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Detection of Sugarcane yellow leaf virus and Sugarcane mosaic virus in arthropods collected from corn, sorghum and sugarcane in Florida

Tang L., Boukari W., Sood S., Hincapie M., Rott P.. 2019. Point Clear : ASCCT, 1 p.. American Society of Sugar Cane Technologists Annual Meeting (ASSCT 2019). 49, 2019-06-26/2019-06-28, Point Clear (Etats-Unis).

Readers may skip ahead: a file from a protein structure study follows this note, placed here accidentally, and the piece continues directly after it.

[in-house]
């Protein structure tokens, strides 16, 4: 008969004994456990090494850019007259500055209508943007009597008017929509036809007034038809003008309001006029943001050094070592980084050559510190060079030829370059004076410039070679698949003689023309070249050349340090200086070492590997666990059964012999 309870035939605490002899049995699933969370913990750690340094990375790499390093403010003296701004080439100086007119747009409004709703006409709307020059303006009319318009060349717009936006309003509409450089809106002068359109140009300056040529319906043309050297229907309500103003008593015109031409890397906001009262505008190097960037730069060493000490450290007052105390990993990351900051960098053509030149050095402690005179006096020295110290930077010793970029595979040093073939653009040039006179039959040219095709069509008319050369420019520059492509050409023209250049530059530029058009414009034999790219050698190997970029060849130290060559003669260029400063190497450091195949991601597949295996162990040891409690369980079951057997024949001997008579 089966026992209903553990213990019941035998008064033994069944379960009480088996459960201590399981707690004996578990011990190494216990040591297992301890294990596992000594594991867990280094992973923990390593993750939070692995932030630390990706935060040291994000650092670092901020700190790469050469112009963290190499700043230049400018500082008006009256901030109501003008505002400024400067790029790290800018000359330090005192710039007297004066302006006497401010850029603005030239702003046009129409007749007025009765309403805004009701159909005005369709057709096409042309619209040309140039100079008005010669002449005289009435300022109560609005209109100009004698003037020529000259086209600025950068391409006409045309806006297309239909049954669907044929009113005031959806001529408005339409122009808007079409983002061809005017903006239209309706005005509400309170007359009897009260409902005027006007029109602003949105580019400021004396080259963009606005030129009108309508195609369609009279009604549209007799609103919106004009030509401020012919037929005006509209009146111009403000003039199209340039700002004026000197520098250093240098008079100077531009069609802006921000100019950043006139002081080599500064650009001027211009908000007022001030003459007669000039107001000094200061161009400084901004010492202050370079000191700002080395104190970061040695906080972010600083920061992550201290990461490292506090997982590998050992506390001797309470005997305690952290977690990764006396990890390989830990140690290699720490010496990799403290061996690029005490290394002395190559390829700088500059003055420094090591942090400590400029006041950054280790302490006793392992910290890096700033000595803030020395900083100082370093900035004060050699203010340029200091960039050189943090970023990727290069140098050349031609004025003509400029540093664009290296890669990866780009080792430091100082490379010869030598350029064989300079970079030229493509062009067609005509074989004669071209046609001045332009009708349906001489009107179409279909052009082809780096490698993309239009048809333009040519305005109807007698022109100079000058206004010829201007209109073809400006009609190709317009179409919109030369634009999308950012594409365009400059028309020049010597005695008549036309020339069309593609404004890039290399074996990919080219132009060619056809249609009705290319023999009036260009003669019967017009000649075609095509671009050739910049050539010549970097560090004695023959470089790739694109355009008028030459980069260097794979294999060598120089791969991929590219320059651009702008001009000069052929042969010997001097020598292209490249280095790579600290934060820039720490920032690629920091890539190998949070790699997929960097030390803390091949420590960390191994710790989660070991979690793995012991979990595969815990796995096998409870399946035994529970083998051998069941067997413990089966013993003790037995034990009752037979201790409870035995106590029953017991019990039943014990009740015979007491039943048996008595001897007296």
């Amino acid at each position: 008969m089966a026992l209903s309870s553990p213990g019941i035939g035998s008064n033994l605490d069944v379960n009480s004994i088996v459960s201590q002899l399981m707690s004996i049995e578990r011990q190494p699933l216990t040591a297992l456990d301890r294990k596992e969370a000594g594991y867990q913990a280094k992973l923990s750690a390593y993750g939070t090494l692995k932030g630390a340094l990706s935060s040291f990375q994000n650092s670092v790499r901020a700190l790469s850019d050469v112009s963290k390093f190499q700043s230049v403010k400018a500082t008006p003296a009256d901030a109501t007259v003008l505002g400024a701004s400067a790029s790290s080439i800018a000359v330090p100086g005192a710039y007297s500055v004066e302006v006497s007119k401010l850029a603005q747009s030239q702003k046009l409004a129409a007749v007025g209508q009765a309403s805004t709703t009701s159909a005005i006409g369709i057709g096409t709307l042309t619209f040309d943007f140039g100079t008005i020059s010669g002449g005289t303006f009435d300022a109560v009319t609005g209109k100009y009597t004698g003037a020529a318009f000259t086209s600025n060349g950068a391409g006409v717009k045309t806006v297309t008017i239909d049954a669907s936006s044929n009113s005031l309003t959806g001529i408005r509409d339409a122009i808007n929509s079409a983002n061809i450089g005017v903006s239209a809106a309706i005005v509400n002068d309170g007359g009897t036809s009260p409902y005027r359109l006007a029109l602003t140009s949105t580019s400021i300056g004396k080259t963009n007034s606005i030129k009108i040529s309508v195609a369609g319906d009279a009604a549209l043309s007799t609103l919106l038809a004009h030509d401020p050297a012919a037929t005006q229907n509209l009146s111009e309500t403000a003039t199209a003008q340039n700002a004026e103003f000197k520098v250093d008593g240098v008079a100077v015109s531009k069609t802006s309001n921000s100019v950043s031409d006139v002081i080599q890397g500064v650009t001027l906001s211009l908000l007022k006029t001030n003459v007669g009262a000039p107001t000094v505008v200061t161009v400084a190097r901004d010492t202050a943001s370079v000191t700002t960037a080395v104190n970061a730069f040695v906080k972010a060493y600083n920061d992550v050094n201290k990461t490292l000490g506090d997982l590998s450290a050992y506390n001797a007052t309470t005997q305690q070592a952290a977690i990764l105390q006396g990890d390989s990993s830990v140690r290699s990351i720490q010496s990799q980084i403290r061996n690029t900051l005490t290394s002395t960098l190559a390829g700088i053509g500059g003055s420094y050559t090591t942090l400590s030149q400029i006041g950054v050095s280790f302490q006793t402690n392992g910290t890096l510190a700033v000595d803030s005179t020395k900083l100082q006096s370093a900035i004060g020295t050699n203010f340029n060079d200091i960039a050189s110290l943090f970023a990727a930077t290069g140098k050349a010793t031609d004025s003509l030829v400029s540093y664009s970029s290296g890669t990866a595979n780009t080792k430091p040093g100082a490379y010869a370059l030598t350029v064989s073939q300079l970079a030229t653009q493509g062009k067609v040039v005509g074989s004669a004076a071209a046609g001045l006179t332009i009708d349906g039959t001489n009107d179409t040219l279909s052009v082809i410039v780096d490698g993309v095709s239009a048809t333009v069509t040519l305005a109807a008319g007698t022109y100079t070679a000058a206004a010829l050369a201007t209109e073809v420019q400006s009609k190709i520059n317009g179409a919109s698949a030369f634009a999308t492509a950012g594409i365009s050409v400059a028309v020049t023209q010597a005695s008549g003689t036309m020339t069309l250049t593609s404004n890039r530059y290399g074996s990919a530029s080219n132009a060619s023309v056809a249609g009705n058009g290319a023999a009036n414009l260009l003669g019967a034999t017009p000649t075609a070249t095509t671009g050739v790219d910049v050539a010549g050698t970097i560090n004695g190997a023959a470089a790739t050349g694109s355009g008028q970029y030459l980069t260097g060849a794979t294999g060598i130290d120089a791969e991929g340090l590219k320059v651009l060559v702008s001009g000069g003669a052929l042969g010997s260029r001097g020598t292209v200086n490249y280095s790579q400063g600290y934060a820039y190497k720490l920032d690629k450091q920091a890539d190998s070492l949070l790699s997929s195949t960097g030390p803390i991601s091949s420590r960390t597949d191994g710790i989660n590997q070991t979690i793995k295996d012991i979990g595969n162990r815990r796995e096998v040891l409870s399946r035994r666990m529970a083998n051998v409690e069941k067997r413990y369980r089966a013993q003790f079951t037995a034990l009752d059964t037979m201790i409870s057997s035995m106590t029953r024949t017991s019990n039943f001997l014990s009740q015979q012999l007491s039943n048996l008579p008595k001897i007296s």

In Florida, sugarcane (Saccharum spp.), Columbus grass (Sorghum almum), and grain sorghum (S. bicolor) are three hosts of sugarcane yellow leaf virus (SCYLV) and sugarcane mosaic virus (SCMV). SCYLV is the causal agent of yellow leaf disease and is mainly vectored by the sugarcane aphid (Melanaphis sacchari). SCMV, the causal agent of mosaic disease, is spread by several aphid vectors. The objective of this study was to investigate the occurrence of SCYLV and SCMV in arthropods collected in the Everglades Agricultural Area in order to better understand the epidemiology of these viruses. Reverse transcription-polymerase chain reaction (RT-PCR) or nested RT-PCR was used to detect both viruses in plants and arthropods. SCYLV and SCMV were detected in sugarcane, Columbus grass, and grain sorghum. SCYLV was also found in M. sacchari, Oligonychus grypus (spider mite), and Sipha flava (yellow sugarcane aphid) but SCMV was not detected in any of the tested arthropods. Populations of M. sacchari collected from sugarcane belonged to haplotype H3 whereas populations colonizing Columbus grass and grain sorghum belonged to haplotype H1. This suggested that cross-infections of SCYLV between sugarcane and the two sorghum species do not frequently occur under field conditions. Capacity of the spider mite and the yellow sugarcane aphid to transmit SCYLV needs to be investigated. Vectors of SCMV in Florida are different from those of SCYLV, and remain to be identified.

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